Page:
It seems that in our Christian culture there is no end to people reminding us that “beauty is vain” (Prov 31:20) and that “inner-beauty” is all that matters. This is used in a variety of contexts, the most obvious is with the physical beauty of women, but a less obvious similar concern comes up with the church – specifically the building itself. Church buildings these days have become centered more around functionality rather than beauty. Utility rather than aesthetics often rules in the sanctuary. We’ve traded in stained glass windows, high architecture, intricate carvings, and pews for whitewashed walls, flat screen TV’s, and stadium seating or stackable chairs. We’re willing to spend money to make the building more useful for the congregation, but often spending to make things more “beautiful” is seen as superfluous and unnecessary in our budget. The question is: are our priorities right?
Two quotes have been stuck in my mind recently on this topic. As I’ve been reading Victor Hugo’s Les Miserables this summer, I came across something that the Bishop of Digne says in regard to his garden. His sister complains to him that he has a section of the garden that only has flowers, which is of “no use” to them, and she thinks they should put something more useful in. “It would be much better to have salads there than bouquets,” she says. His response is, I think, profound:
“[Y]ou are mistaken. The beautiful is as useful as the useful… perhaps more so.” (p. 22)
The bishop – a man no doubt who was wise and careful with his money and time – saw fit to daily tend to his garden because he valued the beauty of flowers, not any utility they provided him. We might learn something from the bishop’s simple priorities.
The other quote comes from Exodus 28 – where the instructions for the priests garments are given. The whole section is sort of book-ended by this phrase that is repeated twice:
You shall make them for glory and beauty. (Exodus 28:2, 40)
These garments were not primarily for any functional purpose – but rather they were made for “glory and beauty.” If you read all the instructions for building the Temple, you will find that much of the precise details for how to make all the instruments and utensils are often regarding the aesthetics of the building. This really stuck out to me as I listened through all the commands on my commutes during the day. Beauty was an essential part of the creation of the Temple.
So I wonder – why is it that we don’t put much effort into making our church buildings beautiful today? N.T. Wright says that beauty inspires worship – and worship is the central purpose of the church – so why don’t we incorporate more beauty into our church buildings? I, for one, find my heart wants to worship God so much more when I’m in some of the older church buildings that we visited in Chicago. I’m not saying that beauty is all that matters, or that utility and functionality is unimportant – but I think we’re a bit mistaken when we brush beauty to the wayside because it is not useful.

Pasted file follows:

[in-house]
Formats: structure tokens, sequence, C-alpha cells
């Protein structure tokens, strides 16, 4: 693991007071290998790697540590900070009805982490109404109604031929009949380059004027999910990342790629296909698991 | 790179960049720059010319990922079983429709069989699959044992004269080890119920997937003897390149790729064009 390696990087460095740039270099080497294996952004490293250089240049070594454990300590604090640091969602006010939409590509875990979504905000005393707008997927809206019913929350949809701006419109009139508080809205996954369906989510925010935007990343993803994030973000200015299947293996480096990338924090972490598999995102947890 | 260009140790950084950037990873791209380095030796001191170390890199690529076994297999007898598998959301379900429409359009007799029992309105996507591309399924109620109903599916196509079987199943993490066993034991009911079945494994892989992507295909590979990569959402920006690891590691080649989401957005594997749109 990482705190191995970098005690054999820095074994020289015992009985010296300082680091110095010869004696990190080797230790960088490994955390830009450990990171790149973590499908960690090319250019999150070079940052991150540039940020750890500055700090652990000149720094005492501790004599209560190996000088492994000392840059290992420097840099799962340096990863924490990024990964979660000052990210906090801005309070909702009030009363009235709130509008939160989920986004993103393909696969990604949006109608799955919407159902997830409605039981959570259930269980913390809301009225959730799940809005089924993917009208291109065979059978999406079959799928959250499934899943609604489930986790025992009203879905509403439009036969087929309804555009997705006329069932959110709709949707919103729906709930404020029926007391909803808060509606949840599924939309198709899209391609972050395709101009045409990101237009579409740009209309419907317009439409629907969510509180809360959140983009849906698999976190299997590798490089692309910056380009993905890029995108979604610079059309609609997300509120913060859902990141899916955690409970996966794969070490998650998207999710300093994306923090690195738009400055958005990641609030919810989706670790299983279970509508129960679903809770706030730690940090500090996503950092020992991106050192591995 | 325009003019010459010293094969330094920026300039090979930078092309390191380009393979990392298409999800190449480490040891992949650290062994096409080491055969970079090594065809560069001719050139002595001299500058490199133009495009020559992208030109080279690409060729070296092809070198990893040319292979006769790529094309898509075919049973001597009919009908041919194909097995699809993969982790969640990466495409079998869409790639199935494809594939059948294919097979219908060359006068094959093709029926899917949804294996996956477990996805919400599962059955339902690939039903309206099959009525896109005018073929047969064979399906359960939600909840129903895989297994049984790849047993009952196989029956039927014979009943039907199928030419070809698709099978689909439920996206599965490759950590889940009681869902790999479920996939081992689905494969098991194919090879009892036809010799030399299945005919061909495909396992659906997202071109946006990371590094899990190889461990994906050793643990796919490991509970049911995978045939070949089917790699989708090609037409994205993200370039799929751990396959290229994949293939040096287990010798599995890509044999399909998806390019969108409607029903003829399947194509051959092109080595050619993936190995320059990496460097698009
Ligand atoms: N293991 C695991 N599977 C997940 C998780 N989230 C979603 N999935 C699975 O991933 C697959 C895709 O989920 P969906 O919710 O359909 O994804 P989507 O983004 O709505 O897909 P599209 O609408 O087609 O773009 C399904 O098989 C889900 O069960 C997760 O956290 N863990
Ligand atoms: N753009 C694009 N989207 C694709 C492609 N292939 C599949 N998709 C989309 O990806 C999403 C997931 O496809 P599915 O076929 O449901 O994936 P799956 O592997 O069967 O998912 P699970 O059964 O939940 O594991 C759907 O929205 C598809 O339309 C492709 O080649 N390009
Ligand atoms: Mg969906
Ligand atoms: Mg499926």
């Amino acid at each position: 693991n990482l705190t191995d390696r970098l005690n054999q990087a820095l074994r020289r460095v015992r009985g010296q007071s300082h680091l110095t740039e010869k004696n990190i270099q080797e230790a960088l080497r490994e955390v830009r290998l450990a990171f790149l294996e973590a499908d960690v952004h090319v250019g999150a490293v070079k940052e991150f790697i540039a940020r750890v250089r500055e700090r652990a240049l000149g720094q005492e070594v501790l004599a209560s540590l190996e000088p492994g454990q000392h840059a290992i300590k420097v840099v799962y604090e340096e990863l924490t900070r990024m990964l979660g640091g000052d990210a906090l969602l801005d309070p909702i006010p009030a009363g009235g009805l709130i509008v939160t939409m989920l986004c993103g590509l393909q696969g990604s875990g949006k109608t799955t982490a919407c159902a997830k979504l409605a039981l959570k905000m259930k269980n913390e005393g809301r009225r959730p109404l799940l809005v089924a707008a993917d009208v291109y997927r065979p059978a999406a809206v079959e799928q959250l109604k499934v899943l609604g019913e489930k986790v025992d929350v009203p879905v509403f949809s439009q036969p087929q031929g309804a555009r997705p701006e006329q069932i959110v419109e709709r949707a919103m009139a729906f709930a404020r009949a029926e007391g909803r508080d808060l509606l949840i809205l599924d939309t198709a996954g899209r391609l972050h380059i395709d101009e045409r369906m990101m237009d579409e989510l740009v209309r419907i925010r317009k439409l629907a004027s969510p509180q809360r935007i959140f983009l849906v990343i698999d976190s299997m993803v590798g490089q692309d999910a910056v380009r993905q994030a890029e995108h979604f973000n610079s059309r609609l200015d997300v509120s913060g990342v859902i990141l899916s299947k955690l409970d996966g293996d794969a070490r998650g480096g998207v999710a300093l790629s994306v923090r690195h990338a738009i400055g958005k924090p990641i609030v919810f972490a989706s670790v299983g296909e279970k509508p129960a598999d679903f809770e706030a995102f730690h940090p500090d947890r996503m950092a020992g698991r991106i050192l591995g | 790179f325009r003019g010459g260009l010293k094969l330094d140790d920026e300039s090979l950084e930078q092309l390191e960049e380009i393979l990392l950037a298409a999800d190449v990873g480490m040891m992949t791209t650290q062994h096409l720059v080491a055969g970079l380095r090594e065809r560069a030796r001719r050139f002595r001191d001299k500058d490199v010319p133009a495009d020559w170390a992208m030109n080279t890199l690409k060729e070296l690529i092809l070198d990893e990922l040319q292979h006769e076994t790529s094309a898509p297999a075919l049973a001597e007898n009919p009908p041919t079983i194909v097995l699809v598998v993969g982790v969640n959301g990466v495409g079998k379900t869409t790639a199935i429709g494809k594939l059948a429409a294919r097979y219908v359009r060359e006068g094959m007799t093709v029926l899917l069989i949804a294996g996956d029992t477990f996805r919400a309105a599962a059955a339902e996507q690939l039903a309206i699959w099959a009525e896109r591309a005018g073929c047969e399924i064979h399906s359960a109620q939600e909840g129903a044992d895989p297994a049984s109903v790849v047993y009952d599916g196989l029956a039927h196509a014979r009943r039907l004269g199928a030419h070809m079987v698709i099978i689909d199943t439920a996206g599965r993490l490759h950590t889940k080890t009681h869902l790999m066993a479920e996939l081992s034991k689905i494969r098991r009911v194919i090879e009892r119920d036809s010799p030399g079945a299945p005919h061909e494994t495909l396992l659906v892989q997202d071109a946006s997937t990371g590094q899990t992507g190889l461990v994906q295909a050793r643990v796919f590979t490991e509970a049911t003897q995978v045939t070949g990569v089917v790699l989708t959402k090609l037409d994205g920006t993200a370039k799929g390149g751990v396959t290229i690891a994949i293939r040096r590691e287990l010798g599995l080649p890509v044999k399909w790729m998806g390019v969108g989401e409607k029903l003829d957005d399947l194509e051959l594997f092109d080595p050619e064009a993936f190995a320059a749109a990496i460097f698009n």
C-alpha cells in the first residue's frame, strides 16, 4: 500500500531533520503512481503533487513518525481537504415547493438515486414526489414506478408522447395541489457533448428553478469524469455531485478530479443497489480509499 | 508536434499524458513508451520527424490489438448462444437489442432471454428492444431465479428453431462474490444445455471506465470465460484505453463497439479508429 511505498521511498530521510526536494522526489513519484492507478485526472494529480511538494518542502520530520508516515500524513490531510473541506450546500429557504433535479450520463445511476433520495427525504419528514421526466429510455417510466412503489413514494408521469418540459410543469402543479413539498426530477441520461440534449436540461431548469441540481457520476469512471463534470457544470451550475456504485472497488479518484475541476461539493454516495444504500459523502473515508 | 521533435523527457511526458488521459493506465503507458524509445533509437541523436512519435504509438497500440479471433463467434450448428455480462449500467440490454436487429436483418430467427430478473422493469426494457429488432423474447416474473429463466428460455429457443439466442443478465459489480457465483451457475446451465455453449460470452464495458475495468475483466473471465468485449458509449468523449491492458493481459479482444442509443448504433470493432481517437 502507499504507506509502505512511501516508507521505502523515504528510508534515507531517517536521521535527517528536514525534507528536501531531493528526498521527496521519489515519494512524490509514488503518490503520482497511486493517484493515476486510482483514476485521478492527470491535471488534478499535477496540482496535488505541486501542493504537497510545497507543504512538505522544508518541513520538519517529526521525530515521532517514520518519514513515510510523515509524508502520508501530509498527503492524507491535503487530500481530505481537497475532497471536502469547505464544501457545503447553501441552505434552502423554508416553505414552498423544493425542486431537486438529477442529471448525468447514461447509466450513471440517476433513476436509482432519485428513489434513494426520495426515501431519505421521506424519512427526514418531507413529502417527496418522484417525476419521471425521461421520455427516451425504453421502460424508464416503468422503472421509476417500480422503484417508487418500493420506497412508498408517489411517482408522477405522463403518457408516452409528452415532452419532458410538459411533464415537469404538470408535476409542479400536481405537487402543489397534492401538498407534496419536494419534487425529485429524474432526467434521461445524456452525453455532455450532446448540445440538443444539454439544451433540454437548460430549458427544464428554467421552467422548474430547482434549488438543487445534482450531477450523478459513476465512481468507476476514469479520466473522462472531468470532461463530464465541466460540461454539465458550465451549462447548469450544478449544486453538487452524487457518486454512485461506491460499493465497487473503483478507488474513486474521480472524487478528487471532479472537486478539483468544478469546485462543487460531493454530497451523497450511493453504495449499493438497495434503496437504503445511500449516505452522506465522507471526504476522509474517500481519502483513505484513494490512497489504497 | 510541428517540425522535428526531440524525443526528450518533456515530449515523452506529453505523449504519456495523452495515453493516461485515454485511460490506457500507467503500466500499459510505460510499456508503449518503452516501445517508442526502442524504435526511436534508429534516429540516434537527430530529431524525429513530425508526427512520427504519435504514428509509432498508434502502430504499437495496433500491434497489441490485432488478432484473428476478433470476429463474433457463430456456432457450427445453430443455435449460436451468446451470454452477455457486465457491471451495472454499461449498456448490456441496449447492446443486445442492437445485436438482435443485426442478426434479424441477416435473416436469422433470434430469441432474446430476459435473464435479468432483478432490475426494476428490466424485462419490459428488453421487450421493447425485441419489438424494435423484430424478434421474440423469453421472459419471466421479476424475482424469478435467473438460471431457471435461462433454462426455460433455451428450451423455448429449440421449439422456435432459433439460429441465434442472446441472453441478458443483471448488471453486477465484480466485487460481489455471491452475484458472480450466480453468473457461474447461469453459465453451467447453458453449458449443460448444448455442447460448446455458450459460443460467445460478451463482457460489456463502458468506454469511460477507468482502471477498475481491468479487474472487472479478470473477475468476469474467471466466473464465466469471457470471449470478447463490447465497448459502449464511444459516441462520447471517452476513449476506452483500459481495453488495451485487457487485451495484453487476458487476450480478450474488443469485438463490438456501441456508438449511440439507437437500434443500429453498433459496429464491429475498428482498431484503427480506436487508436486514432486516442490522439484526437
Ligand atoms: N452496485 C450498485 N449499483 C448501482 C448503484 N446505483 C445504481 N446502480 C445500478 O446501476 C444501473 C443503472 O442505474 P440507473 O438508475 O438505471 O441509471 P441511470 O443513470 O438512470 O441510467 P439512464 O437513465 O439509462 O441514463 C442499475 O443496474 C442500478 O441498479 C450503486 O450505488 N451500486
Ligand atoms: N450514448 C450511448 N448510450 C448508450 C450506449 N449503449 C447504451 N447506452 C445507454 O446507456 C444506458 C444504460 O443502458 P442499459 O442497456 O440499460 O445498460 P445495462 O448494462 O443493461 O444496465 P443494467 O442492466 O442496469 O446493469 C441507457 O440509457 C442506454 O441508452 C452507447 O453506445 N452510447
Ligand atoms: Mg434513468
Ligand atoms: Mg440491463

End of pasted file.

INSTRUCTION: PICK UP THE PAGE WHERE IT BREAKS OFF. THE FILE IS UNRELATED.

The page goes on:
As for the physical beauty of women, the Scripture seems to speak highly of it as well. There are numerous women in the Bible whose beauty is mentioned: Sarah (Gen 12:11), Rachel (Gen 29:17), Abigail (1 Sam 25:3), and others. These are women that are commended in Scripture, for their character – yes – but also for their beauty (the two are not opposites, but routinely mentioned together). There is no doubt that beauty often causes problems: Bathsheba (2 Sam 11:2), Tamar (2 Sam 13:1), or Vashti (Esther 1:10–11), Joseph (Gen 39:6), Absalom (2 Sam 14:25); but the problem was not necessarily the beauty iteslf, but people’s response to it. In fact, God uses the beauty of one woman to save an entire nation (Esther 2:7). Beauty even seems to be a blessing from God, a sign of his favor. At the end of Job, when he is given a new family – there is explicit mention of his daughters being the most beautiful women in all the land, as a sign of blessing for him (Job 42:15). So physical beauty seems to matter in Scripture.
Now, I don’t claim this to be a complete and thorough study of beauty and it’s role for women and the church, but I do think it hints that perhaps we’ve swung the pendulum a little too far and fallen into another equally deep ditch. Beauty is good – we will one day “see the king in his beauty” (Isa 33:17) – and that will be a good thing! Beauty is useful – it has purpose. Character, “inner-beauty,” utility and function are all good things – but physical beauty need not be a casualty in order to maintain them. Beauty in it’s proper context inspires worship – both the physical beauty of the church and of women (and men also, I suppose, although I have no qualifications to speak on that topic and it does not particularly interest me). So beauty is useful – and dare I say, perhaps even more useful than we’d have previously thought?
What are your thoughts on beauty? I’d love to hear some other ideas on this topic.